I chose to look into Duchenne Muscular Dystrophy for my project. In the earlier stages of DMD, a child’s calve muscles may appear larger than average, giving the muscle a healthier look. However, in reality, the fibers are being broken down. They can not keep up with the healing processes fast enough and are replaced by connective tissue. The larger, healthier look of the muscle is called pseudohypertrophy. The first two pictures show the leg and my model I used to make the leg. The second picture shows a muscle that is not affected by DMD and its healthy leg muscle. I use red Twizzlers for healthy muscle fibers. The third picture shows the muscle of a child with DMD. The yellow Twizzlers are used for the connective tissue replacing healthy fibers. The next two pictures are of the muscles out of the leg.


One Comment

  1. In Vanessa’s essay, she discussed the functions, locations, and appearance of the three types of muscle tissue, as well as how Duchenne Muscular Dystrophy affects them. The first type of muscle discussed is smooth muscle. This muscle type is involuntary and can be found in the walls of hollow organs, the eye, and the integumentary system. These muscle fibers are short and fusiform. The function of smooth muscle is to move things throughout the body, raise hair, and constrict the iris. The second muscle type discussed is cardiac muscle. This muscle is also involuntary and is only found in the heart. These muscle fibers are striated and branch off, and only have one nucleus. Functions of cardiac muscle include pumping blood throughout the body. Next, skeletal muscle is discussed. This muscle type is voluntary, unlike the other two, and is found throughout the body attached to bones. Skeletal muscle fibers are long, cylindrical, and highly striated. Functions include movement, posture, stabilizing joints, and warming the body. Then the disease Duchenne Muscular Dystrophy is discussed. This disease involves the muscle wasting away due to the protein dystrophin being missing. This is because of a mutation in the X chromosome, which makes men more likely to have this disease. When this protein is missing, muscle fibers become fragile and are easily damaged. This disease is diagnosed early in life, around ages 2 to 5, and affects the extremities closer to the trunk first. It can advance to affect the person’s ability to maintain balance, breath, and can also cause cardiac problems. There are therapies that can help people with this disease live into their forties.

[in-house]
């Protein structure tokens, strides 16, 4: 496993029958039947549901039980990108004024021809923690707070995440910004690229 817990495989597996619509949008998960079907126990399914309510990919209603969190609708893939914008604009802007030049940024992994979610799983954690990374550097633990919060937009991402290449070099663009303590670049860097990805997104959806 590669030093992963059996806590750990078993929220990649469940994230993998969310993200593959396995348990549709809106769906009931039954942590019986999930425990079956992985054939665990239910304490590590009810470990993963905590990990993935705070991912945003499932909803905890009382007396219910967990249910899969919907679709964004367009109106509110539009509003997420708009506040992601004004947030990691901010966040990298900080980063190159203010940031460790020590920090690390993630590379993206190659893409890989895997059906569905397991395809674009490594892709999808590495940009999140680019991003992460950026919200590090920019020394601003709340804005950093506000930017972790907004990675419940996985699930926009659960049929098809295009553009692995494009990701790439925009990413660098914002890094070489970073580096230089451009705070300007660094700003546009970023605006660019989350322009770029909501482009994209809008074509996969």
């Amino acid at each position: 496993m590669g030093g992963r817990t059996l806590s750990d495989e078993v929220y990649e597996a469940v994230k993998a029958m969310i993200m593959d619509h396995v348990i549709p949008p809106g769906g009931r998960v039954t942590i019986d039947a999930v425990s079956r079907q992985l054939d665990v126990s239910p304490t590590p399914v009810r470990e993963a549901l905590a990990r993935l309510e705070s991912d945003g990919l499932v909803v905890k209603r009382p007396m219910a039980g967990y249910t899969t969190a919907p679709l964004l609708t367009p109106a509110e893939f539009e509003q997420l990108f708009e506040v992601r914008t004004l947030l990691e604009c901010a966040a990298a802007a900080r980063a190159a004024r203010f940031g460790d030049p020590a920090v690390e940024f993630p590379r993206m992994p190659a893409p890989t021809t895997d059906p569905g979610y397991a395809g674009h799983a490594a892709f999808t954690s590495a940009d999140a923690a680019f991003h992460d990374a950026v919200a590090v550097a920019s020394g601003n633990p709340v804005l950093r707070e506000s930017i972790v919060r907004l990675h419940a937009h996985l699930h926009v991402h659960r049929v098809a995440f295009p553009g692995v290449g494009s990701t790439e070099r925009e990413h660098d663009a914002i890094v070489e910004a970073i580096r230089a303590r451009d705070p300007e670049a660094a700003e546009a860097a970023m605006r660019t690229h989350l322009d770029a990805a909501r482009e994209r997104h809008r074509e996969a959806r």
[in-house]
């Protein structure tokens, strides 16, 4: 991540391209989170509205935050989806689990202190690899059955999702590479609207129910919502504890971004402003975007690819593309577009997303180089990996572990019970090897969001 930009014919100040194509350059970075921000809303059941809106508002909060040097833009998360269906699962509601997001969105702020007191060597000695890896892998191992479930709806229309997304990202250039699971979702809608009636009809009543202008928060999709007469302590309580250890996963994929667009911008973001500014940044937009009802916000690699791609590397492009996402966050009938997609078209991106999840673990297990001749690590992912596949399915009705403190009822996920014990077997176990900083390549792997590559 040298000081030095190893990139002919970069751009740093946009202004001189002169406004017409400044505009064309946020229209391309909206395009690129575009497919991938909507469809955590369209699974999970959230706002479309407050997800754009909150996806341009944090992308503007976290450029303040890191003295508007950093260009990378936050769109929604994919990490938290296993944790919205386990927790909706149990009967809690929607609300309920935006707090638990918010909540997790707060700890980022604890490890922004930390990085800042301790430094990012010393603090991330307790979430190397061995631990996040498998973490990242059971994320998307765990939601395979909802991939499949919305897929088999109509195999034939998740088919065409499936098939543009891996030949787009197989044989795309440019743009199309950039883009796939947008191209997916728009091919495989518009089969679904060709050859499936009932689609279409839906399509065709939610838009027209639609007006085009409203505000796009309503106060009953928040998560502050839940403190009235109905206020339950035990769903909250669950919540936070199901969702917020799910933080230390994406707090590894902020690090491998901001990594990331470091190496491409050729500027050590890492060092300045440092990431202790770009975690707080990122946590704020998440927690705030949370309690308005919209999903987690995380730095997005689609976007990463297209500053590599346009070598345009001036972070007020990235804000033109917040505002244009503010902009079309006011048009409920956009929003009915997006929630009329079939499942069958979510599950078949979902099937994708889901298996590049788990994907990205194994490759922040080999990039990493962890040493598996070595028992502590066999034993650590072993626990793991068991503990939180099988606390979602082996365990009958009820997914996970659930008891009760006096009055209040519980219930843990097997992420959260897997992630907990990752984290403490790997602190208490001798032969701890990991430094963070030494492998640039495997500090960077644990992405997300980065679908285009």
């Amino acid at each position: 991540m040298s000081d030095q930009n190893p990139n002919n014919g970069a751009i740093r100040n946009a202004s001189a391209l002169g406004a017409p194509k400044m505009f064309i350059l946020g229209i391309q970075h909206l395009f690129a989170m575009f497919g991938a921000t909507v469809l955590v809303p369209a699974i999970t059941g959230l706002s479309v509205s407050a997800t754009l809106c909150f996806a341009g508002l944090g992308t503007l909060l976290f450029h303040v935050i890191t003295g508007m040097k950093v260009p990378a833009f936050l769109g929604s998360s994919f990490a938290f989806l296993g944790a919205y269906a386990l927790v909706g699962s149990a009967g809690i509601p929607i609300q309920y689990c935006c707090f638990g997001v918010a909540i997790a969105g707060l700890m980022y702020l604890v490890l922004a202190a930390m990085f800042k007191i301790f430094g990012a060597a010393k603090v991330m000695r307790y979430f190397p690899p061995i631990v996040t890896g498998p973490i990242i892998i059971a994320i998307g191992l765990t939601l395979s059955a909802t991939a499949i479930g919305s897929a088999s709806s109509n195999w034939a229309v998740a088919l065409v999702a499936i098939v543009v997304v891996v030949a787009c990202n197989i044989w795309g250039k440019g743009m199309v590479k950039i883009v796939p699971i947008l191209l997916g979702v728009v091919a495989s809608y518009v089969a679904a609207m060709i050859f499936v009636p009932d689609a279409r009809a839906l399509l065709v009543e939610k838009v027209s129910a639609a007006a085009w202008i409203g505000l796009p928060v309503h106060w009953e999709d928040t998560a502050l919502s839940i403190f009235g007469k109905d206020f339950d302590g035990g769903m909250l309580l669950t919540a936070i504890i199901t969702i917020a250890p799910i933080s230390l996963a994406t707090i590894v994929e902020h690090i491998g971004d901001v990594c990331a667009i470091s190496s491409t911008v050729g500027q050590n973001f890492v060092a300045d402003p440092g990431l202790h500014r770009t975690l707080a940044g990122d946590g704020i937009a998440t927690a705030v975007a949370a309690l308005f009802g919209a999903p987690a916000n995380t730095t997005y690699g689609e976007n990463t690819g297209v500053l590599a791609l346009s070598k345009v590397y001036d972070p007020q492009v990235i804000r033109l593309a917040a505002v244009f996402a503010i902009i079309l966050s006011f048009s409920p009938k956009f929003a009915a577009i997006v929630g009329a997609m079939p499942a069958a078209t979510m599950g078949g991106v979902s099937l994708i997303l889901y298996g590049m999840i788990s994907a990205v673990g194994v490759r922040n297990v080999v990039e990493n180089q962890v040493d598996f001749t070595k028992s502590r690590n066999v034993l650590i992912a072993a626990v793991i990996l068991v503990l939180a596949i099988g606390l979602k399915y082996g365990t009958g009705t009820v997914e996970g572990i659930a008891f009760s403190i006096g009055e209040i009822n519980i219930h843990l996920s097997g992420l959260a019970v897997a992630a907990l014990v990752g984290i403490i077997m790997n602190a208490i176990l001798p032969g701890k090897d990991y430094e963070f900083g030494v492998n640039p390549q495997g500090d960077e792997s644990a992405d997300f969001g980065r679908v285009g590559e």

Brianna Waller

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